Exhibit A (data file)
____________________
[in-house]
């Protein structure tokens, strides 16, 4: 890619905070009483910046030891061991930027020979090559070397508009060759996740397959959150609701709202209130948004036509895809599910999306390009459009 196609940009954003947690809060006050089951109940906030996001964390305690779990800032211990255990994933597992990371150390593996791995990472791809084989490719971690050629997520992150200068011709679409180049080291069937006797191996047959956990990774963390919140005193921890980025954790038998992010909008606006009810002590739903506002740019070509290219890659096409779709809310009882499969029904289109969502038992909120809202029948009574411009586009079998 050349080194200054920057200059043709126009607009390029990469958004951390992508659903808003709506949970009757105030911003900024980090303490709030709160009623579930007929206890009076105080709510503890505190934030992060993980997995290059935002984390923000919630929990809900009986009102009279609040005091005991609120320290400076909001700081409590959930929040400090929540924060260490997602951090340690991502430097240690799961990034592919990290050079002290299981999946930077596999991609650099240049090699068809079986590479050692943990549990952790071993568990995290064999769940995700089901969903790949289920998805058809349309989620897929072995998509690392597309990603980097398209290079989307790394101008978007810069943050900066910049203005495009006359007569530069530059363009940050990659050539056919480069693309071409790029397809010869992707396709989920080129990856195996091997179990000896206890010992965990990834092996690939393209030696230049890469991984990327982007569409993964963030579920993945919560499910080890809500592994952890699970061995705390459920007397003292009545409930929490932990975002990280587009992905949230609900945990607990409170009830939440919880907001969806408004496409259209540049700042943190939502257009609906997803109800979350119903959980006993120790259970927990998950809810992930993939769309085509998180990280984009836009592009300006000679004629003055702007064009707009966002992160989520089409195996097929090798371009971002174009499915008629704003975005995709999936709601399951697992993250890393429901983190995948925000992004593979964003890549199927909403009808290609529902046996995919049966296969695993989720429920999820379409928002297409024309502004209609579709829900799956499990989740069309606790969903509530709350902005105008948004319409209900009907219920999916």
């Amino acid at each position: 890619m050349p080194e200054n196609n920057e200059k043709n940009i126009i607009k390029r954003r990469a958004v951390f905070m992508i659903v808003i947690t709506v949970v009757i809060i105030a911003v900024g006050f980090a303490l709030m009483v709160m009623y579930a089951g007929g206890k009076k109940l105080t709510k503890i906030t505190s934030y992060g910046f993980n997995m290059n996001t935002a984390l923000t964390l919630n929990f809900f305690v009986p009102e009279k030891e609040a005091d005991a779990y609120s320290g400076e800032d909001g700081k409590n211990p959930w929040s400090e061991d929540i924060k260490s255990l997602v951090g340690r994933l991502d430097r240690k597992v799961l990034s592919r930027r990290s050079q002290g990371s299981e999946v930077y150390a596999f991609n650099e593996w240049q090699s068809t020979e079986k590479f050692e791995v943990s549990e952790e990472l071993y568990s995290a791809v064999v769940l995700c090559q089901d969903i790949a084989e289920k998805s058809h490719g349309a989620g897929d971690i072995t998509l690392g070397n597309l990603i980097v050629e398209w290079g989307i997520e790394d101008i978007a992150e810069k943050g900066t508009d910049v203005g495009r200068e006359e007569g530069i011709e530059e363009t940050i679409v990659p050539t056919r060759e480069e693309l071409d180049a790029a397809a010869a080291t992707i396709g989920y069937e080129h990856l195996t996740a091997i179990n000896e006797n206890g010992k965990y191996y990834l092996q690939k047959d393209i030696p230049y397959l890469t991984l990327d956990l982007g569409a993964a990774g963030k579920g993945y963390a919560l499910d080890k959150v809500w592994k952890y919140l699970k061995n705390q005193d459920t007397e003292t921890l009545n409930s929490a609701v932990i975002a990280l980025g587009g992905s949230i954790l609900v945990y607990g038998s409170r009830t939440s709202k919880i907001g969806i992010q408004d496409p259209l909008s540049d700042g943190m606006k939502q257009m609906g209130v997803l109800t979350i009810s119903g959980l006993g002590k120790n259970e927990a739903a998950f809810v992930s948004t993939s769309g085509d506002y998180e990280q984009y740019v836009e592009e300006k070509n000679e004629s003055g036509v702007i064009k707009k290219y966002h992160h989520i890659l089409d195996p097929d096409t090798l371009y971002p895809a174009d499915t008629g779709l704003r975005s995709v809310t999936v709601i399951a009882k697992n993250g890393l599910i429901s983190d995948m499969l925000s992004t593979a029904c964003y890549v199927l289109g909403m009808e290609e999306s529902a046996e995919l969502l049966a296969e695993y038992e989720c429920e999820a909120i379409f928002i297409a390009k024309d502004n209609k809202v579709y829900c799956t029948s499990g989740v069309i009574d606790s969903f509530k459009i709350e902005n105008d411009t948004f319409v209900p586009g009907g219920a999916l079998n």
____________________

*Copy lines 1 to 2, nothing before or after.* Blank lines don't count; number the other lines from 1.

[in-house]
């Protein structure tokens, strides 16, 4: 890619905070009483910046030891061991930027020979090559070397508009060759996740397959959150609701709202209130948004036509895809599910999306390009459009 196609940009954003947690809060006050089951109940906030996001964390305690779990800032211990255990994933597992990371150390593996791995990472791809084989490719971690050629997520992150200068011709679409180049080291069937006797191996047959956990990774963390919140005193921890980025954790038998992010909008606006009810002590739903506002740019070509290219890659096409779709809310009882499969029904289109969502038992909120809202029948009574411009586009079998 050349080194200054920057200059043709126009607009390029990469958004951390992508659903808003709506949970009757105030911003900024980090303490709030709160009623579930007929206890009076105080709510503890505190934030992060993980997995290059935002984390923000919630929990809900009986009102009279609040005091005991609120320290400076909001700081409590959930929040400090929540924060260490997602951090340690991502430097240690799961990034592919990290050079002290299981999946930077596999991609650099240049090699068809079986590479050692943990549990952790071993568990995290064999769940995700089901969903790949289920998805058809349309989620897929072995998509690392597309990603980097398209290079989307790394101008978007810069943050900066910049203005495009006359007569530069530059363009940050990659050539056919480069693309071409790029397809010869992707396709989920080129990856195996091997179990000896206890010992965990990834092996690939393209030696230049890469991984990327982007569409993964963030579920993945919560499910080890809500592994952890699970061995705390459920007397003292009545409930929490932990975002990280587009992905949230609900945990607990409170009830939440919880907001969806408004496409259209540049700042943190939502257009609906997803109800979350119903959980006993120790259970927990998950809810992930993939769309085509998180990280984009836009592009300006000679004629003055702007064009707009966002992160989520089409195996097929090798371009971002174009499915008629704003975005995709999936709601399951697992993250890393429901983190995948925000992004593979964003890549199927909403009808290609529902046996995919049966296969695993989720429920999820379409928002297409024309502004209609579709829900799956499990989740069309606790969903509530709350902005105008948004319409209900009907219920999916």